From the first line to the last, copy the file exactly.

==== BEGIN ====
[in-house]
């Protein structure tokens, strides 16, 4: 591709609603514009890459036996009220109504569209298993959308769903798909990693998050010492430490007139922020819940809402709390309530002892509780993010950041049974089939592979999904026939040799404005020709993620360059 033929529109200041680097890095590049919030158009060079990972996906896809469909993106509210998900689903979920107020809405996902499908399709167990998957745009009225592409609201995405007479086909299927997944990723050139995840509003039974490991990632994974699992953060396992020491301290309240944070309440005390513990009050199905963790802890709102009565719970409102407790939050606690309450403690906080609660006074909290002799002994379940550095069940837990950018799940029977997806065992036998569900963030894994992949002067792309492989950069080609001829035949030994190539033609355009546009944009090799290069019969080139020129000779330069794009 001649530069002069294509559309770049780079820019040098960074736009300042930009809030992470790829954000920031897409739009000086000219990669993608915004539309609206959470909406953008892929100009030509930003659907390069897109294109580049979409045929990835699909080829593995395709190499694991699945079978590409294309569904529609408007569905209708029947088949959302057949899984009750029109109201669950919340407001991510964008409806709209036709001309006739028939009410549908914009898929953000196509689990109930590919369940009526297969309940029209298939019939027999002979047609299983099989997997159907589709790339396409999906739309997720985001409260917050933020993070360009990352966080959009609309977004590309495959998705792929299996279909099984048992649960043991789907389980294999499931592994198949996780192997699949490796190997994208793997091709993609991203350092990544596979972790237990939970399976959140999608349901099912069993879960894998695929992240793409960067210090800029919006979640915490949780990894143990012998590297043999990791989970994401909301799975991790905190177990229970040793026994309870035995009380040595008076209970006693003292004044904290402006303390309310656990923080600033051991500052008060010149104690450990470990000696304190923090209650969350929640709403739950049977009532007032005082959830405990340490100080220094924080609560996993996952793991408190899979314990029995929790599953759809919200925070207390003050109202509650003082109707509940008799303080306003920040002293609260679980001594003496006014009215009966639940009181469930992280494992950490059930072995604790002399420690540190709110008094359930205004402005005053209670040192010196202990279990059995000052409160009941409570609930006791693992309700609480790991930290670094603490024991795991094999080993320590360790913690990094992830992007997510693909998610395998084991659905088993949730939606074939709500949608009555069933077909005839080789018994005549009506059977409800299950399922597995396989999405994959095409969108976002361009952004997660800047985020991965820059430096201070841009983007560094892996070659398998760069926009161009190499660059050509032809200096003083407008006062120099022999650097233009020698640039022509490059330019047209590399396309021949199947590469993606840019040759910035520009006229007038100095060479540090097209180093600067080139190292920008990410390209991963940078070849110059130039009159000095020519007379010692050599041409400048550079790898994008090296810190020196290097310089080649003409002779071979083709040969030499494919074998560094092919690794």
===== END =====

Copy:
[in-house]
């Protein structure tokens, strides 16, 4: 591709609603514009890459036996009220109504569209298993959308769903798909990693998050010492430490007139922020819940809402709390309530002892509780993010950041049974089939592979999904026939040799404005020709993620360059 033929529109200041680097890095590049919030158009060079990972996906896809469909993106509210998900689903979920107020809405996902499908399709167990998957745009009225592409609201995405007479086909299927997944990723050139995840509003039974490991990632994974699992953060396992020491301290309240944070309440005390513990009050199905963790802890709102009565719970409102407790939050606690309450403690906080609660006074909290002799002994379940550095069940837990950018799940029977997806065992036998569900963030894994992949002067792309492989950069080609001829035949030994190539033609355009546009944009090799290069019969080139020129000779330069794009 001649530069002069294509559309770049780079820019040098960074736009300042930009809030992470790829954000920031897409739009000086000219990669993608915004539309609206959470909406953008892929100009030509930003659907390069897109294109580049979409045929990835699909080829593995395709190499694991699945079978590409294309569904529609408007569905209708029947088949959302057949899984009750029109109201669950919340407001991510964008409806709209036709001309006739028939009410549908914009898929953000196509689990109930590919369940009526297969309940029209298939019939027999002979047609299983099989997997159907589709790339396409999906739309997720985001409260917050933020993070360009990352966080959009609309977004590309495959998705792929299996279909099984048992649960043991789907389980294999499931592994198949996780192997699949490796190997994208793997091709993609991203350092990544596979972790237990939970399976959140999608349901099912069993879960894998695929992240793409960067210090800029919006979640915490949780990894143990012998590297043999990791989970994401909301799975991790905190177990229970040793026994309870035995009380040595008076209970006693003292004044904290402006303390309310656990923080600033051991500052008060010149104690450990470990000696304190923090209650969350929640709403739950049977009532007032005082959830405990340490100080220094924080609560996993996952793991408190899979314990029995929790599953759809919200925070207390003050109202509650003082109707509940008799303080306003920040002293609260679980001594003496006014009215009966639940009181469930992280494992950490059930072995604790002399420690540190709110008094359930205004402005005053209670040192010196202990279990059995000052409160009941409570609930006791693992309700609480790991930290670094603490024991795991094999080993320590360790913690990094992830992007997510693909998610395998084991659905088993949730939606074939709500949608009555069933077909005839080789018994005549009506059977409800299950399922597995396989999405994959095409969108976002361009952004997660800047985020991965820059430096201070841009983007560094892996070659398998760069926009161009190499660059050509032809200096003083407008006062120099022999650097233009020698640039022509490059330019047209590399396309021949199947590469993606840019040759910035520009006229007038100095060479540090097209180093600067080139190292920008990410390209991963940078070849110059130039009159000095020519007379010692050599041409400048550079790898994008090296810190020196290097310089080649003409002779071979083709040969030499494919074998560094092919690794």